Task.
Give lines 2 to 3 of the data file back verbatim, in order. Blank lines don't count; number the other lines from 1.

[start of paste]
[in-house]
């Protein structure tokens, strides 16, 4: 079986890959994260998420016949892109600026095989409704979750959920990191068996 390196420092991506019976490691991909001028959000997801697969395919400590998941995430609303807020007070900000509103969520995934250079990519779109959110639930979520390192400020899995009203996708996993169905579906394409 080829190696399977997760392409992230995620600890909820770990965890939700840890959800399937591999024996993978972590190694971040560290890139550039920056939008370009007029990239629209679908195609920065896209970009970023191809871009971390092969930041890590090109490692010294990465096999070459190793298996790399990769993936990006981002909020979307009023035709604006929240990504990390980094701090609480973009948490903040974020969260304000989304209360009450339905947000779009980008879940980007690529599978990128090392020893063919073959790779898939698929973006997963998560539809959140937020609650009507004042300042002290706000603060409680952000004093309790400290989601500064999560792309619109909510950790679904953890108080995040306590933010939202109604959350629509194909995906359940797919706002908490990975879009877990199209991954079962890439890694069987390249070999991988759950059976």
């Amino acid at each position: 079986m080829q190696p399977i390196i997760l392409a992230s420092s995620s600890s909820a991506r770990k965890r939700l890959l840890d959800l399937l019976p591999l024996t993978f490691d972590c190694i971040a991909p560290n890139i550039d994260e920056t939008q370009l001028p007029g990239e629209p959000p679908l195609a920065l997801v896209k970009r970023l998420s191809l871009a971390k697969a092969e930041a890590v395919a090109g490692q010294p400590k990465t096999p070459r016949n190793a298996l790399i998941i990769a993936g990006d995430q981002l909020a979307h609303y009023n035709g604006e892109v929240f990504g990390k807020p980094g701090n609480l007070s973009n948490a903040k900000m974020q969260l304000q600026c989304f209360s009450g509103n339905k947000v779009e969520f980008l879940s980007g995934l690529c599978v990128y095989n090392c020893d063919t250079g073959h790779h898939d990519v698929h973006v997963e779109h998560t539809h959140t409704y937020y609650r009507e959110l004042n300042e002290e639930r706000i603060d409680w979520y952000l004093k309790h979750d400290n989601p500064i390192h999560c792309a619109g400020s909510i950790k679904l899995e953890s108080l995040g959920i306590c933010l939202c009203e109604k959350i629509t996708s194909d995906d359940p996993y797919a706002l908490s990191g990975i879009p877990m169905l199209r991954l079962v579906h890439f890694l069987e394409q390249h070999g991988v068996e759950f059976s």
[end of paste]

């Protein structure tokens, strides 16, 4: 079986890959994260998420016949892109600026095989409704979750959920990191068996 390196420092991506019976490691991909001028959000997801697969395919400590998941995430609303807020007070900000509103969520995934250079990519779109959110639930979520390192400020899995009203996708996993169905579906394409 080829190696399977997760392409992230995620600890909820770990965890939700840890959800399937591999024996993978972590190694971040560290890139550039920056939008370009007029990239629209679908195609920065896209970009970023191809871009971390092969930041890590090109490692010294990465096999070459190793298996790399990769993936990006981002909020979307009023035709604006929240990504990390980094701090609480973009948490903040974020969260304000989304209360009450339905947000779009980008879940980007690529599978990128090392020893063919073959790779898939698929973006997963998560539809959140937020609650009507004042300042002290706000603060409680952000004093309790400290989601500064999560792309619109909510950790679904953890108080995040306590933010939202109604959350629509194909995906359940797919706002908490990975879009877990199209991954079962890439890694069987390249070999991988759950059976």
């Amino acid at each position: 079986m080829q190696p399977i390196i997760l392409a992230s420092s995620s600890s909820a991506r770990k965890r939700l890959l840890d959800l399937l019976p591999l024996t993978f490691d972590c190694i971040a991909p560290n890139i550039d994260e920056t939008q370009l001028p007029g990239e629209p959000p679908l195609a920065l997801v896209k970009r970023l998420s191809l871009a971390k697969a092969e930041a890590v395919a090109g490692q010294p400590k990465t096999p070459r016949n190793a298996l790399i998941i990769a993936g990006d995430q981002l909020a979307h609303y009023n035709g604006e892109v929240f990504g990390k807020p980094g701090n609480l007070s973009n948490a903040k900000m974020q969260l304000q600026c989304f209360s009450g509103n339905k947000v779009e969520f980008l879940s980007g995934l690529c599978v990128y095989n090392c020893d063919t250079g073959h790779h898939d990519v698929h973006v997963e779109h998560t539809h959140t409704y937020y609650r009507e959110l004042n300042e002290e639930r706000i603060d409680w979520y952000l004093k309790h979750d400290n989601p500064i390192h999560c792309a619109g400020s909510i950790k679904l899995e953890s108080l995040g959920i306590c933010l939202c009203e109604k959350i629509t996708s194909d995906d359940p996993y797919a706002l908490s990191g990975i879009p877990m169905l199209r991954l079962v579906h890439f890694l069987e394409q390249h070999g991988v068996e759950f059976s």